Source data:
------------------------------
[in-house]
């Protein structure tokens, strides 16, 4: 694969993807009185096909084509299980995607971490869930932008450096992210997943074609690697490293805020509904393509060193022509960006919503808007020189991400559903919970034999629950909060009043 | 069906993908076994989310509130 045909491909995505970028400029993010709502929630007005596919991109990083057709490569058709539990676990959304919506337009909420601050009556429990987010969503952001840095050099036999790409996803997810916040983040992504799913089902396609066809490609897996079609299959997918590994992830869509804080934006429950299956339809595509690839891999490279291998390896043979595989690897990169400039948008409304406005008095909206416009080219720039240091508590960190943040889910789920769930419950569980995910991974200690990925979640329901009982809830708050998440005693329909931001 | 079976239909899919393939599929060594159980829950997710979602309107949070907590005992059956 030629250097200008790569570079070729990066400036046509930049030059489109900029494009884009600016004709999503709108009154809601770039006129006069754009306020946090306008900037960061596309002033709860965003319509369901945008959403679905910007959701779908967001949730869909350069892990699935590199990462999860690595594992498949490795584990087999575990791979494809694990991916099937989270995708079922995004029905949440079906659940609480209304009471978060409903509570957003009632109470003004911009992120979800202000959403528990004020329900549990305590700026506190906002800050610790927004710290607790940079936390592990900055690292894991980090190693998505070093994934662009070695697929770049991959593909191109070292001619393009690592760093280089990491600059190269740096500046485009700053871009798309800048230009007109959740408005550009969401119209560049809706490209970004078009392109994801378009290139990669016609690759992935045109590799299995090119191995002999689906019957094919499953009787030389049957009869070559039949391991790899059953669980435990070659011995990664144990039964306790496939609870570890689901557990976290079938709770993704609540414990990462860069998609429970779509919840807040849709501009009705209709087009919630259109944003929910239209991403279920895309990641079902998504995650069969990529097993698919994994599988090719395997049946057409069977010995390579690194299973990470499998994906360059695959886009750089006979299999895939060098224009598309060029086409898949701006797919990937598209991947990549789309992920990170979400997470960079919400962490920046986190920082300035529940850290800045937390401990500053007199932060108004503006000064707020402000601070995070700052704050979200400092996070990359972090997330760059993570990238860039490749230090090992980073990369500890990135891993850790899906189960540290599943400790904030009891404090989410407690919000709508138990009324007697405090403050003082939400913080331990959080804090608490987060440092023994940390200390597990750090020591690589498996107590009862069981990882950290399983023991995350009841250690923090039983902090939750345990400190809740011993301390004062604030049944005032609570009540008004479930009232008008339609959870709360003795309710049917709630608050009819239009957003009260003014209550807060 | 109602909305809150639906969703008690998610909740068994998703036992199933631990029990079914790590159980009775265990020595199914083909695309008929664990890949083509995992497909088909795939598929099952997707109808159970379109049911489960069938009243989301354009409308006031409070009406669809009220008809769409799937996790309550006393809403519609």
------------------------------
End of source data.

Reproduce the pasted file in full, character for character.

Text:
[in-house]
């Protein structure tokens, strides 16, 4: 694969993807009185096909084509299980995607971490869930932008450096992210997943074609690697490293805020509904393509060193022509960006919503808007020189991400559903919970034999629950909060009043 | 069906993908076994989310509130 045909491909995505970028400029993010709502929630007005596919991109990083057709490569058709539990676990959304919506337009909420601050009556429990987010969503952001840095050099036999790409996803997810916040983040992504799913089902396609066809490609897996079609299959997918590994992830869509804080934006429950299956339809595509690839891999490279291998390896043979595989690897990169400039948008409304406005008095909206416009080219720039240091508590960190943040889910789920769930419950569980995910991974200690990925979640329901009982809830708050998440005693329909931001 | 079976239909899919393939599929060594159980829950997710979602309107949070907590005992059956 030629250097200008790569570079070729990066400036046509930049030059489109900029494009884009600016004709999503709108009154809601770039006129006069754009306020946090306008900037960061596309002033709860965003319509369901945008959403679905910007959701779908967001949730869909350069892990699935590199990462999860690595594992498949490795584990087999575990791979494809694990991916099937989270995708079922995004029905949440079906659940609480209304009471978060409903509570957003009632109470003004911009992120979800202000959403528990004020329900549990305590700026506190906002800050610790927004710290607790940079936390592990900055690292894991980090190693998505070093994934662009070695697929770049991959593909191109070292001619393009690592760093280089990491600059190269740096500046485009700053871009798309800048230009007109959740408005550009969401119209560049809706490209970004078009392109994801378009290139990669016609690759992935045109590799299995090119191995002999689906019957094919499953009787030389049957009869070559039949391991790899059953669980435990070659011995990664144990039964306790496939609870570890689901557990976290079938709770993704609540414990990462860069998609429970779509919840807040849709501009009705209709087009919630259109944003929910239209991403279920895309990641079902998504995650069969990529097993698919994994599988090719395997049946057409069977010995390579690194299973990470499998994906360059695959886009750089006979299999895939060098224009598309060029086409898949701006797919990937598209991947990549789309992920990170979400997470960079919400962490920046986190920082300035529940850290800045937390401990500053007199932060108004503006000064707020402000601070995070700052704050979200400092996070990359972090997330760059993570990238860039490749230090090992980073990369500890990135891993850790899906189960540290599943400790904030009891404090989410407690919000709508138990009324007697405090403050003082939400913080331990959080804090608490987060440092023994940390200390597990750090020591690589498996107590009862069981990882950290399983023991995350009841250690923090039983902090939750345990400190809740011993301390004062604030049944005032609570009540008004479930009232008008339609959870709360003795309710049917709630608050009819239009957003009260003014209550807060 | 109602909305809150639906969703008690998610909740068994998703036992199933631990029990079914790590159980009775265990020595199914083909695309008929664990890949083509995992497909088909795939598929099952997707109808159970379109049911489960069938009243989301354009409308006031409070009406669809009220008809769409799937996790309550006393809403519609």